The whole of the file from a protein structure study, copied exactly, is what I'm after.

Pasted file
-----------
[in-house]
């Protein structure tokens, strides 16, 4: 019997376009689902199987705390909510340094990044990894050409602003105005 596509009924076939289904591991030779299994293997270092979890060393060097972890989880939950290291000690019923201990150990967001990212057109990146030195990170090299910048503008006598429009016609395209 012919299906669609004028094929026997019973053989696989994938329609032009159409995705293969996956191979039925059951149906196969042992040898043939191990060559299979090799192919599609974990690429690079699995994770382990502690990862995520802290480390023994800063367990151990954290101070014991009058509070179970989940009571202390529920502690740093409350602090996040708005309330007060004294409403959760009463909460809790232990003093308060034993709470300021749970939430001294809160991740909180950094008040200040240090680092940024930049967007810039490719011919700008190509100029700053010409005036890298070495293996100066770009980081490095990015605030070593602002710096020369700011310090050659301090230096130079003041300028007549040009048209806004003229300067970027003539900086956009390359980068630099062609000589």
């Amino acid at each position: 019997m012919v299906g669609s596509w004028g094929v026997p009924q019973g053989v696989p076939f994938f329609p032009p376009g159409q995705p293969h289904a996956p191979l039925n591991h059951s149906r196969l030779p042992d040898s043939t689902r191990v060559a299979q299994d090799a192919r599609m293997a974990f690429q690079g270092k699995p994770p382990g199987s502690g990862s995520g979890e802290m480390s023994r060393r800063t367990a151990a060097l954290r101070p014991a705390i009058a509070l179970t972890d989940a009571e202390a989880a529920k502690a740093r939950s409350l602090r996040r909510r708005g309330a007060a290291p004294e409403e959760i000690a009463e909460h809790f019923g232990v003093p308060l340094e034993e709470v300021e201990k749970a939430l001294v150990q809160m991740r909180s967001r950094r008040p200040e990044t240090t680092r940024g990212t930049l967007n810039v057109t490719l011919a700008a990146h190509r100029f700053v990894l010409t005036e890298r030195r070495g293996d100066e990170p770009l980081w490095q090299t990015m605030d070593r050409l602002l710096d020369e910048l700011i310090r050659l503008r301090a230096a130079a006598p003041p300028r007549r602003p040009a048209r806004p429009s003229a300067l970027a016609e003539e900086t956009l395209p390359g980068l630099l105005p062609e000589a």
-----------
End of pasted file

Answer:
[in-house]
């Protein structure tokens, strides 16, 4: 019997376009689902199987705390909510340094990044990894050409602003105005 596509009924076939289904591991030779299994293997270092979890060393060097972890989880939950290291000690019923201990150990967001990212057109990146030195990170090299910048503008006598429009016609395209 012919299906669609004028094929026997019973053989696989994938329609032009159409995705293969996956191979039925059951149906196969042992040898043939191990060559299979090799192919599609974990690429690079699995994770382990502690990862995520802290480390023994800063367990151990954290101070014991009058509070179970989940009571202390529920502690740093409350602090996040708005309330007060004294409403959760009463909460809790232990003093308060034993709470300021749970939430001294809160991740909180950094008040200040240090680092940024930049967007810039490719011919700008190509100029700053010409005036890298070495293996100066770009980081490095990015605030070593602002710096020369700011310090050659301090230096130079003041300028007549040009048209806004003229300067970027003539900086956009390359980068630099062609000589």
């Amino acid at each position: 019997m012919v299906g669609s596509w004028g094929v026997p009924q019973g053989v696989p076939f994938f329609p032009p376009g159409q995705p293969h289904a996956p191979l039925n591991h059951s149906r196969l030779p042992d040898s043939t689902r191990v060559a299979q299994d090799a192919r599609m293997a974990f690429q690079g270092k699995p994770p382990g199987s502690g990862s995520g979890e802290m480390s023994r060393r800063t367990a151990a060097l954290r101070p014991a705390i009058a509070l179970t972890d989940a009571e202390a989880a529920k502690a740093r939950s409350l602090r996040r909510r708005g309330a007060a290291p004294e409403e959760i000690a009463e909460h809790f019923g232990v003093p308060l340094e034993e709470v300021e201990k749970a939430l001294v150990q809160m991740r909180s967001r950094r008040p200040e990044t240090t680092r940024g990212t930049l967007n810039v057109t490719l011919a700008a990146h190509r100029f700053v990894l010409t005036e890298r030195r070495g293996d100066e990170p770009l980081w490095q090299t990015m605030d070593r050409l602002l710096d020369e910048l700011i310090r050659l503008r301090a230096a130079a006598p003041p300028r007549r602003p040009a048209r806004p429009s003229a300067l970027a016609e003539e900086t956009l395209p390359g980068l630099l105005p062609e000589a």